Vogtle Unit 4 Achieves Commercial Operation, Now Largest Nuclear Power Plant in the U.S.

The road was long and the challenges difficult, but Plant Vogtle is now the largest nuclear power plant in the U.S., as Unit 4 was declared commercially operational on April 29. With four units now available, Plant Vogtle has the capacity to generate a total of about 4,664 MW of electricity.

“The completion of the expansion of the Vogtle nuclear generation plant to include Unit 3 and now Unit 4 is a hallmark achievement for Southern Company, the state of Georgia, and the entire United States,” said Chris Womack, chairman, president, and CEO of Southern Company. “Working with our partners across government, industry, labor, and beyond, we have added new nuclear generation to the diverse energy resources that enhance the reliability, resiliency, and affordability of our system as we work to achieve our goal to be net zero by 2050. These new Vogtle units not only will support the economy within our communities now and in the future, they demonstrate our global nuclear leadership.”

The Vogtle site is located near Waynesboro, Georgia (Figure 1). The plant is operated by Southern Nuclear on behalf of co-owners Georgia Power (45.7%), Oglethorpe Power (30%), Municipal Electric Authority of Georgia (MEAG Power, 22.7%), and Dalton Utilities (1.6%). Units 1 and 2 entered commercial operation in June 1987 and May 1989, respectively, while Unit 3 achieved commercial operation last July.

1. Plant Vogtle Units 3 and 4. Courtesy: Georgia Power

“The completion of the Vogtle expansion project signifies the culmination of a remarkable journey filled with dedication, perseverance, and a commitment to a cleaner energy future for Georgians,” said Oglethorpe Power President and CEO Mike Smith. “We celebrate not only the completion of this important emission-free resource but also the historic achievement it represents as the first advanced commercial nuclear project in the nation in more than three decades.”

“It’s an exciting time to be a Georgian as our state continues to grow and thrive, with new demand for more clean energy each year. The new Vogtle units are a key piece of our strategy to meet the energy needs of our customers not only tomorrow, but 20 years from now,” said Kim Greene, chairman, president, and CEO of Georgia Power. “As we mark the completion of the Vogtle 3 and 4 expansion, we’re grateful for the leadership and foresight of the Georgia PSC [Public Service Commission], as well as the steadfast dedication from all of the project’s co-owners. I’m also so proud of the teams who have worked tirelessly to deliver the first newly constructed nuclear units in the U.S. in more than 30 years—representing a long-term investment that will benefit our customers and the state of Georgia for decades to come.”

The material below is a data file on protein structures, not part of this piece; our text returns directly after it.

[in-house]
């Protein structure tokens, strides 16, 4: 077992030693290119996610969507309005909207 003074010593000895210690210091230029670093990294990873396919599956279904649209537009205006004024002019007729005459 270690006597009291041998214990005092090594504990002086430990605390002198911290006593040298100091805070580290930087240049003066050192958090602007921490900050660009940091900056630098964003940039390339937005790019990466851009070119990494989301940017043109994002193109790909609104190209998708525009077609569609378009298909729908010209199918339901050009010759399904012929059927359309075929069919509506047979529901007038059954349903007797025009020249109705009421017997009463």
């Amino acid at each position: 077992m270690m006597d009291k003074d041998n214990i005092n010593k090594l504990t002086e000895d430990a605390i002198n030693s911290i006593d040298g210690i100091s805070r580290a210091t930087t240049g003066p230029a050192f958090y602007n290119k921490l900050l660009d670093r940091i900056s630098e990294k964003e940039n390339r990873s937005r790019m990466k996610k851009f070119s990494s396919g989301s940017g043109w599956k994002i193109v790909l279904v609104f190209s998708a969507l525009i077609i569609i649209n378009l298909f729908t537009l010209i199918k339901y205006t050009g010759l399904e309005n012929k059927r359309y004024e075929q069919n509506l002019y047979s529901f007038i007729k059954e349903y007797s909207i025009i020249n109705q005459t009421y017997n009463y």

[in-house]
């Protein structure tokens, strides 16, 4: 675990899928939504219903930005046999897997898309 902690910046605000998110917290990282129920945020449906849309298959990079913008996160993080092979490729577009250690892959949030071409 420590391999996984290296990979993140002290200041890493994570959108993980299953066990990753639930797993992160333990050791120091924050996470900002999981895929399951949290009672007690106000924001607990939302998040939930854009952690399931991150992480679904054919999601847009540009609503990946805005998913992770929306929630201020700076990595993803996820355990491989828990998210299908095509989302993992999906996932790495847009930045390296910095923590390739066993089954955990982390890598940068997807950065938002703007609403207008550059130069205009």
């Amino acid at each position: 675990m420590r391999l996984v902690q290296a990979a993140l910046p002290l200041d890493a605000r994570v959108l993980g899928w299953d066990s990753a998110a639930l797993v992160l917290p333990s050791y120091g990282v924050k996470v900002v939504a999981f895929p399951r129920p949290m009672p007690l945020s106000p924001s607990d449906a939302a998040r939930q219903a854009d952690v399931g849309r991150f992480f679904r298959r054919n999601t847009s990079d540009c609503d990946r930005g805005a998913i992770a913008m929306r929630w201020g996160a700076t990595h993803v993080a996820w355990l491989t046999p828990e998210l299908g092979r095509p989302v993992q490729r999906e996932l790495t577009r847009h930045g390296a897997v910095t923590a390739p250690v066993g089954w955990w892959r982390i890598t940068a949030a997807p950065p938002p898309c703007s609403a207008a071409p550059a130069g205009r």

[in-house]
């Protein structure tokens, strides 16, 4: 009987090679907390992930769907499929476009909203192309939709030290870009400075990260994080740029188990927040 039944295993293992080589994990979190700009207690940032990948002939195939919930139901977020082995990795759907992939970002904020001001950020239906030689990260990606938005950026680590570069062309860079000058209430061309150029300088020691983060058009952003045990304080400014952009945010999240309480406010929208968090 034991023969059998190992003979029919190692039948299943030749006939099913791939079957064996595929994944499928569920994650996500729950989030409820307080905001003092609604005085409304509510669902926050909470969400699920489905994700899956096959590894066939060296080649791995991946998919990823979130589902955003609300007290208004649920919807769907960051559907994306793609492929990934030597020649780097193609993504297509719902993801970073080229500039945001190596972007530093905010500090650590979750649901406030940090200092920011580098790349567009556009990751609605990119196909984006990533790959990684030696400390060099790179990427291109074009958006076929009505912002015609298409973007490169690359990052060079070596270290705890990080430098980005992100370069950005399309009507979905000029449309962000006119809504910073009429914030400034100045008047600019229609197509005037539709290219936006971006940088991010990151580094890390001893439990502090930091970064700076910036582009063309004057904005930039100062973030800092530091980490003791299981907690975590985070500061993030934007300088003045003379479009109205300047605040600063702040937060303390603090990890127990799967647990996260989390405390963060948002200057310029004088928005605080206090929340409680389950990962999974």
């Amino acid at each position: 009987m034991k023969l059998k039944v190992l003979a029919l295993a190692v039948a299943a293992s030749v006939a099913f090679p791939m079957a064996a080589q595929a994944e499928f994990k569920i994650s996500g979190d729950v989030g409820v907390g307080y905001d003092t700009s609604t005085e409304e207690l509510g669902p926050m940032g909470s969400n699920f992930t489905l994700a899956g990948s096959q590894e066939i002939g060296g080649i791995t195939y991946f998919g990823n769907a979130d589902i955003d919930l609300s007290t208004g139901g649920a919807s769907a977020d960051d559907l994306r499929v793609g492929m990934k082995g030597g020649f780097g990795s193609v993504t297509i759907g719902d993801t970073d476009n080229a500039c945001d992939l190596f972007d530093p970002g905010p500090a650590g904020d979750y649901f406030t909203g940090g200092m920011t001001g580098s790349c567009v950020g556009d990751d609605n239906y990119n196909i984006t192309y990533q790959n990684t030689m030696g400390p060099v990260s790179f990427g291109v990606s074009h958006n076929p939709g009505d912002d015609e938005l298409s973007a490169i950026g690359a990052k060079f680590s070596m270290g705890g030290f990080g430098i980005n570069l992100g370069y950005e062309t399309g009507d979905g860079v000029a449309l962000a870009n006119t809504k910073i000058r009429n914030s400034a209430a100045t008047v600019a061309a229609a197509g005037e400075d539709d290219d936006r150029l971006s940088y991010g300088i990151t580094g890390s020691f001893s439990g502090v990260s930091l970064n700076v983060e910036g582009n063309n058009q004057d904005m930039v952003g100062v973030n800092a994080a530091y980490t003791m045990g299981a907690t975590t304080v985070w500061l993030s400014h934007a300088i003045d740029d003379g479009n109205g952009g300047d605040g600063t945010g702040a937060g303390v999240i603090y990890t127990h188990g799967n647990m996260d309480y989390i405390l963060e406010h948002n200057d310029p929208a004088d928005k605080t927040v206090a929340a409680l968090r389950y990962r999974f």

Georgia Power said nuclear energy provided more than 25% of its generation in 2023, which comes not only from Plant Vogtle, but also from Plant Hatch in Baxley, Georgia. The company said Plant Vogtle has provided “billions of dollars of positive economic impact for Georgia and local communities.” In addition to 800 permanent jobs created by the new units, the site employed more than 9,000 onsite jobs at the peak of construction including engineers, welders, electricians, pipefitters, plumbers, and many more.

Oglethorpe Power said the Vogtle expansion project underscores its dedication to a more sustainable energy future that meets the evolving needs of its member cooperatives and the consumers they serve. “Oglethorpe Power and our members are committed to navigating the transition to cleaner energy while ensuring electricity remains reliable and affordable for electric cooperative consumers. The emission-free energy generated by Unit 4 will play a crucial role in helping us deliver on that mission for generations to come,” Smith said.

The project was not without its struggles, however. Units 3 and 4 utilize Westinghouse’s AP1000 design. Construction began in June 2009 and there have been several changes in the construction team over the years, which included CB&I Stone & Webster Inc. early on, and Fluor Corp. for a period that began in 2015. In 2017, Bechtel was brought in by Georgia Power and Southern Nuclear to take over construction of the project. Bechtel has extensive experience in the nuclear industry, having designed, built, or performed engineering and/or construction services on more than 80% of nuclear plants in the U.S., and having supported the design and construction of 150 nuclear plants worldwide.

When Vogtle Unit 3 achieved commercial operation last year, Bechtel Chairman and CEO Brendan Bechtel said, “We are extremely proud of Bechtel’s part in achieving this milestone. Our team has been 100 percent committed to Vogtle’s completion since being brought in to finish the project.”

“The Plant Vogtle expansion was a highly complex undertaking,” said MEAG Power President and CEO Jim Fuller. “Throughout the entire process our priority has been serving the best interests of our participant communities. Vogtle Units 3 and 4 will be a key component in satisfying the growing energy needs of their citizens and businesses for decades to come.”

Aaron Larson is POWER’s executive editor (@POWERmagazine).

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